You could argue that identical x86 encodings should also have identical functional behavior, but even for processors from the same vendor that is very often not true. First of all we have the processor operating modes. Some instructions also have undefined behavior. For instance "cmp mul jg" will branch differently on a Pentium 4 and Core 2. And for instance Pentium II supports MMX but not the Pentium Pro extensions, and vice versa. So either way the developer has to be very careful. But as long as there are CPUID bits to indicate the presence of certain extensions I don't see any real issues with vendors having their own encodings. It's annoying, but you already had to check the CPUID bits for processors from the same vendor anyway. On the up side it stimulates innovation.
Instead of pointing fingers at the vendors I believe we have to educate developers about properly checking CPUID bits before using extensions. I frequently see code checking for SSE and then using MMX instructions. In theory, encoding space never gets lost and could be reused for other purposes, but in practice vendors will be very careful not to disable previously supported extensions to avoid issues with applications making false assumptions. But just like the above case of undefined behavior, only the software developer is to blame when things wouldgo wrong. Time heals all wounds though. Ina few years timeI don't think anyone would care about the few applications that would fail if 3DNow! was removed from AMD processors.
Fortunately, a lot of software is moving to just-in-time compiled languages. So the compiler generates only code supported by the processor. Old software that no longer runs natively (either due to the processor or the operating system, or both) can be brought back to life using emulation. And performance critical software is increasingly starting to use run-time compiled languages like OpenCL, which can also store compiled kernels on disk to often avoid the compilation overhead. All these technologies make differences in vendor-specific encodings pretty irrelevant in the long run.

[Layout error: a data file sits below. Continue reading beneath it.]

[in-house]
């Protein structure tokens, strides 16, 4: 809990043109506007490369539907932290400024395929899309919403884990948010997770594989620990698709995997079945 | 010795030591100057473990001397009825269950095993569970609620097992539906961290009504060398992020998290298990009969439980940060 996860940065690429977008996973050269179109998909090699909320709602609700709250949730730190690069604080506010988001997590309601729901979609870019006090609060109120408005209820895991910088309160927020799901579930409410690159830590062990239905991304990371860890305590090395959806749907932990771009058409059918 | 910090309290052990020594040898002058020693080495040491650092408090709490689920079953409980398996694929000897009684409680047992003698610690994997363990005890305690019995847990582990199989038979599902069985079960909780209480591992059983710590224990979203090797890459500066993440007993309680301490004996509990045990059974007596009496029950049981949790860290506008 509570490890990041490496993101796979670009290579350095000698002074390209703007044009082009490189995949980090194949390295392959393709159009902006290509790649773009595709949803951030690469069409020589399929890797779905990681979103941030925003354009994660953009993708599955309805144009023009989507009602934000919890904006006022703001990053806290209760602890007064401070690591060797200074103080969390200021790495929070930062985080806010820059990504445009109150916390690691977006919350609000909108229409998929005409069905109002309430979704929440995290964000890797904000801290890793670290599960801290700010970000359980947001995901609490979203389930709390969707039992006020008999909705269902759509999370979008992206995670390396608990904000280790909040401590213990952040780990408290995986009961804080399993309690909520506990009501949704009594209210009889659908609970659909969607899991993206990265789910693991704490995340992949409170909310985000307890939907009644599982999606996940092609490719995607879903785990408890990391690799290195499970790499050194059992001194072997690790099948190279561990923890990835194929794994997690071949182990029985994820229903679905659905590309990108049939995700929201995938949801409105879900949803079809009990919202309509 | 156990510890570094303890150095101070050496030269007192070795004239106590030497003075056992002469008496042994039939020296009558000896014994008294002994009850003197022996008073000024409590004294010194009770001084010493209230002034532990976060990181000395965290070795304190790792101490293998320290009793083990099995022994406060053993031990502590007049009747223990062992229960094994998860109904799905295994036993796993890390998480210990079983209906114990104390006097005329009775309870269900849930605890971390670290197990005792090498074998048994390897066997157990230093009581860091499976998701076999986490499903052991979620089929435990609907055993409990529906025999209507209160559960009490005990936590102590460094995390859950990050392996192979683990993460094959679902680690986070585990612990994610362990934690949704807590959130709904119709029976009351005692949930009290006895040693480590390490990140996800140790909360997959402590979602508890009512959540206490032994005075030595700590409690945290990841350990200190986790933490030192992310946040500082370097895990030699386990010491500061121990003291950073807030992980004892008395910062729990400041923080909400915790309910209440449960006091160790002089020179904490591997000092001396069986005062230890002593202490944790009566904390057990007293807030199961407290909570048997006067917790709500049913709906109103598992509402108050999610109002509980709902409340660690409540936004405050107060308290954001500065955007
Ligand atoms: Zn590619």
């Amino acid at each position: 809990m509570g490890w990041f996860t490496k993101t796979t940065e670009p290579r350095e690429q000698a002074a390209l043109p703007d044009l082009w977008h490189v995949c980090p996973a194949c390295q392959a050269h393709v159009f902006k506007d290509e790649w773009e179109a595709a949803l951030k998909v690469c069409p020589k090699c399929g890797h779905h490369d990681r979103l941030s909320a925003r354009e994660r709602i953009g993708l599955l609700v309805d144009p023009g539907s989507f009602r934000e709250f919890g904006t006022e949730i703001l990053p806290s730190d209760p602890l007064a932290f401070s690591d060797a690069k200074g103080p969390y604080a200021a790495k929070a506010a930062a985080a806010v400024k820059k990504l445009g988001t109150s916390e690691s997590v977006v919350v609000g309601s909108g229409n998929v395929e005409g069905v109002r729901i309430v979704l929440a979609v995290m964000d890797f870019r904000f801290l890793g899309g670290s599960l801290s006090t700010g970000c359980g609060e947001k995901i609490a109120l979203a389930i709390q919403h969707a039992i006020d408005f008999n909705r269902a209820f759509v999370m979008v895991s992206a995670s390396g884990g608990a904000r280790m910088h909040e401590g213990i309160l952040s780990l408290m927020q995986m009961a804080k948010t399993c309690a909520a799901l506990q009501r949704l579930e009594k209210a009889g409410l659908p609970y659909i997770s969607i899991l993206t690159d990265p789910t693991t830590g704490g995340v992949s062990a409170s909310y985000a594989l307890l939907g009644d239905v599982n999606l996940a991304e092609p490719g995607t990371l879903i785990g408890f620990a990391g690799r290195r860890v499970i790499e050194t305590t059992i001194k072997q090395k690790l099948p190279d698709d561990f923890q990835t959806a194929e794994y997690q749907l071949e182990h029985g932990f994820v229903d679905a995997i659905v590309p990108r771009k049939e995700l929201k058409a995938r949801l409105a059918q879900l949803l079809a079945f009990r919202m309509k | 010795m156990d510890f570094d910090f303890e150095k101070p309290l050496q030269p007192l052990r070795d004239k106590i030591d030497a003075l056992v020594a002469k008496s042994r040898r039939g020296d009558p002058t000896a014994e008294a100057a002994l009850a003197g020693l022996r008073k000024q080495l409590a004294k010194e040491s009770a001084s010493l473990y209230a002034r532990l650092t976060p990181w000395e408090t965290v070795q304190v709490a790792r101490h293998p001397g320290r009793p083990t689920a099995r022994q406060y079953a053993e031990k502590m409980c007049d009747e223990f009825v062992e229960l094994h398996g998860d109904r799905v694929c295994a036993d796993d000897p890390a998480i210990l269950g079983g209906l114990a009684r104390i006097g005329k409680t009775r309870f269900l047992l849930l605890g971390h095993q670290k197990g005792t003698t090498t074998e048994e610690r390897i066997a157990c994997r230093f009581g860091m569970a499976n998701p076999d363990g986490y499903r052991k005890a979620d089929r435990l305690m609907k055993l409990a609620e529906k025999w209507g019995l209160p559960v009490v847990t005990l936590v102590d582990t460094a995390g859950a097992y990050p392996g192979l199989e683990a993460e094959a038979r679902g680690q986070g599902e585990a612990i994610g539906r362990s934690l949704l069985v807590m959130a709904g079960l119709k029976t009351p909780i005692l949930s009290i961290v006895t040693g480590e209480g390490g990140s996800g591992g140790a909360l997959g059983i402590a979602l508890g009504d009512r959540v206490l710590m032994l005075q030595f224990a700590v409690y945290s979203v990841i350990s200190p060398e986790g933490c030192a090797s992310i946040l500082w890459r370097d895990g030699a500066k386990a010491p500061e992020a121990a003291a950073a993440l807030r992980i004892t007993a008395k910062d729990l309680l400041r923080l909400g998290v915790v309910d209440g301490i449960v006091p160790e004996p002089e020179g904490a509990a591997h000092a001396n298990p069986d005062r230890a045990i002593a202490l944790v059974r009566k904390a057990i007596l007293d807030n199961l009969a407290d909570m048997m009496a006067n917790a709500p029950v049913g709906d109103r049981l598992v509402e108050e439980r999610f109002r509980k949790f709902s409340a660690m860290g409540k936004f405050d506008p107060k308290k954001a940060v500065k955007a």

So I don't think the issue is a serious as you portray it. If we look at other ISAs the situation is exactly the same or worse. How often can you move an application compiled for one ARM device to another?
x86 is just an interface. What goes on below is far more important. The most important reason we have ISA extensions in the first place is for improving performance, in particularusing vector instructions. But like I've said before the most blatant issue is getting data in and out of wide vectors. In my experience SSE is only about two times faster than scalar code, despite today's 128-bit execution units. That's because half of the time is wasted moving data around instead of doing any arithmetic work. With AVX two times more time would be spent moving data in place, making it only three times faster than scalar code, instead of a potential eight times for 32-bit elements. Support for parallel gather/scatter wouls speed things up dramatically, and in many cases allow auto-vectorization of scalar loops containing pointer arithmetic. As you're probably aware loops account for a massive part of exeuction time, so the parallel equivalent of load/store would help all software...
Sorry for being so critical again. I actually love your optimization manuals and micro-architecture analysis. But I do believe differences in instruction encodings are a non-issue, especially compared to somehardware relatedproblems the entire software development world will be dealing with pretty soon. Inter-thread and intra-thread parallelisation affect performance/$ for all platforms.
I don't think MS could be attributed to be the culprit in the grub episode. What I see are the following:
The OEM decided to have one hidden partition and two NTFS partitions. I, as an end user, decided to shrink the two NTFS partitions, resulting in an environment of two free partitions plus three allocated partitions. I have no reason to think grub spec can not handle this type of situation. Nor do I have reasons to think the grub code implemented in OpenSuse 11.2 or Fedora 12 were not done by capable folks and gone through extensive testing.
I expect a spec targeting robust deployment situations would not foreclose a relatively simple situation that I created.
The reality is that surprises, new boundary conditions will happen after spec is published, after code written to specis released in the field. And the growth in complexity of software is a multi-dimensional challenge, even within the sterile confines of an x86 CPU and a SATA HD. It's too rosy to think the point insertion of a standardization committee from the top can be the magic sliver bullet.